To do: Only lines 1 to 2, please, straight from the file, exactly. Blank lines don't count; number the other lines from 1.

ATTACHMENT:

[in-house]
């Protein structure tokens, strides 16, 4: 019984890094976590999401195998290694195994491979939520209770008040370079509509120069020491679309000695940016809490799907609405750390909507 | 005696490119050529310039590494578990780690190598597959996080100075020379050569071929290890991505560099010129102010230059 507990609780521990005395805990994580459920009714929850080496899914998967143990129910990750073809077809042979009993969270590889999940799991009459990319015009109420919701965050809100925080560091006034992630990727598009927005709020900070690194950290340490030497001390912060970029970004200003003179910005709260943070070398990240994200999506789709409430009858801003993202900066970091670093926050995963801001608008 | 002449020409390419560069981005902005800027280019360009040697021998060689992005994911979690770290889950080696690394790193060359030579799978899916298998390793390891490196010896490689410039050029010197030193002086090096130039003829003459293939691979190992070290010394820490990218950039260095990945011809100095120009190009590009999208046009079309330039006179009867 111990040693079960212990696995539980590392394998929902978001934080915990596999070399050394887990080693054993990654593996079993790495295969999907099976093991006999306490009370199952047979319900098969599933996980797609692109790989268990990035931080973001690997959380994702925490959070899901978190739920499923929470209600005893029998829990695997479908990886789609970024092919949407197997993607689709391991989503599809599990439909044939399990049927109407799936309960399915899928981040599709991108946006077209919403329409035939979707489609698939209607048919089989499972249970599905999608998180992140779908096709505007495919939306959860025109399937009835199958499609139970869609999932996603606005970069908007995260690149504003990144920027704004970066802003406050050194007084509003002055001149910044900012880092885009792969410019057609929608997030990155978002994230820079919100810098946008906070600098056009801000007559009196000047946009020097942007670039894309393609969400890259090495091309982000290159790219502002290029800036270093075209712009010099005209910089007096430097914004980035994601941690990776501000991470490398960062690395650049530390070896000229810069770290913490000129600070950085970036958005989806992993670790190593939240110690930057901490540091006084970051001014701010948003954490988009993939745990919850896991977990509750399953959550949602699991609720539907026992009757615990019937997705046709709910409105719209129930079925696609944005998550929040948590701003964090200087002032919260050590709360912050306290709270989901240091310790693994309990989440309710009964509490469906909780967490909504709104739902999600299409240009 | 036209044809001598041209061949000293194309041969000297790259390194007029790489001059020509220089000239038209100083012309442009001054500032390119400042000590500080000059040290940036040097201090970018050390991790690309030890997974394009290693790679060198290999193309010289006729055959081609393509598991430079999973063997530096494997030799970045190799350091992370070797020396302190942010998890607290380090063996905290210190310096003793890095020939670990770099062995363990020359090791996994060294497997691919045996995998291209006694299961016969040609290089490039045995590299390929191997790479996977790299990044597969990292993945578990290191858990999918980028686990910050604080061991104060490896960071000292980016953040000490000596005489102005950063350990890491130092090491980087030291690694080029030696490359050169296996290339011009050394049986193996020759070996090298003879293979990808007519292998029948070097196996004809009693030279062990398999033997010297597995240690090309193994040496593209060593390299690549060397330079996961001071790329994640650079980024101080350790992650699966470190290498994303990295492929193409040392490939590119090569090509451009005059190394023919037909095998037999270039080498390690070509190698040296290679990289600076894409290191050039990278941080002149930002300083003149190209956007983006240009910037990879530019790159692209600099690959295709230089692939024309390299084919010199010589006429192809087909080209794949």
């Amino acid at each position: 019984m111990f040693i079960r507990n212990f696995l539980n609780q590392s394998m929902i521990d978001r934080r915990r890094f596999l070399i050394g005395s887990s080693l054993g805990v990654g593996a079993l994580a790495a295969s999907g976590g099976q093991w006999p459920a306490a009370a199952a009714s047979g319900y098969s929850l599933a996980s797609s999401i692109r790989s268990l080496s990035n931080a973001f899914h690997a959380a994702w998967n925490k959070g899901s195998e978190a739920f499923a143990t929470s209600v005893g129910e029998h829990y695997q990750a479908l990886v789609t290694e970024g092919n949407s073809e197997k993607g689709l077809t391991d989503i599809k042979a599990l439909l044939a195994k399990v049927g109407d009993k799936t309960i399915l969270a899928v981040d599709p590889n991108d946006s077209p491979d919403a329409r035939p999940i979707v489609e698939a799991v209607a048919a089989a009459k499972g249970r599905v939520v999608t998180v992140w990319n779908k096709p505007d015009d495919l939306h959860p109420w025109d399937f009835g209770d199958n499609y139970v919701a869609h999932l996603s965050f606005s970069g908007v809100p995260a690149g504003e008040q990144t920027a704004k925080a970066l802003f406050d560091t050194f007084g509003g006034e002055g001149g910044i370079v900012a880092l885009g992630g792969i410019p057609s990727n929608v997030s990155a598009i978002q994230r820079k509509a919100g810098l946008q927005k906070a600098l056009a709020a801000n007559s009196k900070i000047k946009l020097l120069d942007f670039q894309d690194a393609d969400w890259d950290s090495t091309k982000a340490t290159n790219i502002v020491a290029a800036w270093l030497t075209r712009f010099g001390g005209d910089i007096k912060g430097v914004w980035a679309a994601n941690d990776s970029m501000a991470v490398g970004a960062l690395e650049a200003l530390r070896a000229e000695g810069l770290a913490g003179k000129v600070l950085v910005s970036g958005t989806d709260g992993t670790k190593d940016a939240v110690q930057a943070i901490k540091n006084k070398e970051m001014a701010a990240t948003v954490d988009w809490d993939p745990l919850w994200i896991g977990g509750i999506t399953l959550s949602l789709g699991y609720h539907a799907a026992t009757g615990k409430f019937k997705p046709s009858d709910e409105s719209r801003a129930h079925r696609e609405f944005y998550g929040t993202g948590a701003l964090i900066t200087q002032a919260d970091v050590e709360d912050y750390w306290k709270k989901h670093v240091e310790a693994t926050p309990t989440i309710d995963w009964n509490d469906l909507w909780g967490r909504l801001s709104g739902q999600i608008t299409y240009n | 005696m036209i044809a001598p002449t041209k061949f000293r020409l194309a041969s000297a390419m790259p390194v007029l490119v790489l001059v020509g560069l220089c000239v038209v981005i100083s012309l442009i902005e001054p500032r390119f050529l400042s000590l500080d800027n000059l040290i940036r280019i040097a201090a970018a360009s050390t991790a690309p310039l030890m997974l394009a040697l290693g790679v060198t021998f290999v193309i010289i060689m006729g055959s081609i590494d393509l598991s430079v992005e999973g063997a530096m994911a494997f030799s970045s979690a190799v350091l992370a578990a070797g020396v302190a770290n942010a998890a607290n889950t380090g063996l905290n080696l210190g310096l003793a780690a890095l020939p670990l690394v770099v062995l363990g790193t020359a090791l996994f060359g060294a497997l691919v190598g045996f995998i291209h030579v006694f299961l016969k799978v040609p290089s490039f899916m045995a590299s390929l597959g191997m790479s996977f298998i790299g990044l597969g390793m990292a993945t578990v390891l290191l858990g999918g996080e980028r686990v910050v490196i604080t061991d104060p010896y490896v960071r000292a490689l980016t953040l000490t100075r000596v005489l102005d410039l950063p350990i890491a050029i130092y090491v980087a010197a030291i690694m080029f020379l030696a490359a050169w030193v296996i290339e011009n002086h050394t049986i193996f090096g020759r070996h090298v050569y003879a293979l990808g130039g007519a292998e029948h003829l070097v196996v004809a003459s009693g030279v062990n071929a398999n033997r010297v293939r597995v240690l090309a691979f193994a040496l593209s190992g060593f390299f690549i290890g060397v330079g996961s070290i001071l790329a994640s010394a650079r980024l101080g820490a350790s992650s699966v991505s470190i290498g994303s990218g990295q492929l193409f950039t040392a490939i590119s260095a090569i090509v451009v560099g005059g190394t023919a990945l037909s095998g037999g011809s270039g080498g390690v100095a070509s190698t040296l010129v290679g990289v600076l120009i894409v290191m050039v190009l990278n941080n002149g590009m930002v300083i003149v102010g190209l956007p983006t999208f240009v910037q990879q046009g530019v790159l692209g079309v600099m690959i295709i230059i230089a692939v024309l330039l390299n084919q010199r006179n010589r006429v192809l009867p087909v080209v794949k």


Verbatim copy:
[in-house]
């Protein structure tokens, strides 16, 4: 019984890094976590999401195998290694195994491979939520209770008040370079509509120069020491679309000695940016809490799907609405750390909507 | 005696490119050529310039590494578990780690190598597959996080100075020379050569071929290890991505560099010129102010230059 507990609780521990005395805990994580459920009714929850080496899914998967143990129910990750073809077809042979009993969270590889999940799991009459990319015009109420919701965050809100925080560091006034992630990727598009927005709020900070690194950290340490030497001390912060970029970004200003003179910005709260943070070398990240994200999506789709409430009858801003993202900066970091670093926050995963801001608008 | 002449020409390419560069981005902005800027280019360009040697021998060689992005994911979690770290889950080696690394790193060359030579799978899916298998390793390891490196010896490689410039050029010197030193002086090096130039003829003459293939691979190992070290010394820490990218950039260095990945011809100095120009190009590009999208046009079309330039006179009867 111990040693079960212990696995539980590392394998929902978001934080915990596999070399050394887990080693054993990654593996079993790495295969999907099976093991006999306490009370199952047979319900098969599933996980797609692109790989268990990035931080973001690997959380994702925490959070899901978190739920499923929470209600005893029998829990695997479908990886789609970024092919949407197997993607689709391991989503599809599990439909044939399990049927109407799936309960399915899928981040599709991108946006077209919403329409035939979707489609698939209607048919089989499972249970599905999608998180992140779908096709505007495919939306959860025109399937009835199958499609139970869609999932996603606005970069908007995260690149504003990144920027704004970066802003406050050194007084509003002055001149910044900012880092885009792969410019057609929608997030990155978002994230820079919100810098946008906070600098056009801000007559009196000047946009020097942007670039894309393609969400890259090495091309982000290159790219502002290029800036270093075209712009010099005209910089007096430097914004980035994601941690990776501000991470490398960062690395650049530390070896000229810069770290913490000129600070950085970036958005989806992993670790190593939240110690930057901490540091006084970051001014701010948003954490988009993939745990919850896991977990509750399953959550949602699991609720539907026992009757615990019937997705046709709910409105719209129930079925696609944005998550929040948590701003964090200087002032919260050590709360912050306290709270989901240091310790693994309990989440309710009964509490469906909780967490909504709104739902999600299409240009 | 036209044809001598041209061949000293194309041969000297790259390194007029790489001059020509220089000239038209100083012309442009001054500032390119400042000590500080000059040290940036040097201090970018050390991790690309030890997974394009290693790679060198290999193309010289006729055959081609393509598991430079999973063997530096494997030799970045190799350091992370070797020396302190942010998890607290380090063996905290210190310096003793890095020939670990770099062995363990020359090791996994060294497997691919045996995998291209006694299961016969040609290089490039045995590299390929191997790479996977790299990044597969990292993945578990290191858990999918980028686990910050604080061991104060490896960071000292980016953040000490000596005489102005950063350990890491130092090491980087030291690694080029030696490359050169296996290339011009050394049986193996020759070996090298003879293979990808007519292998029948070097196996004809009693030279062990398999033997010297597995240690090309193994040496593209060593390299690549060397330079996961001071790329994640650079980024101080350790992650699966470190290498994303990295492929193409040392490939590119090569090509451009005059190394023919037909095998037999270039080498390690070509190698040296290679990289600076894409290191050039990278941080002149930002300083003149190209956007983006240009910037990879530019790159692209600099690959295709230089692939024309390299084919010199010589006429192809087909080209794949």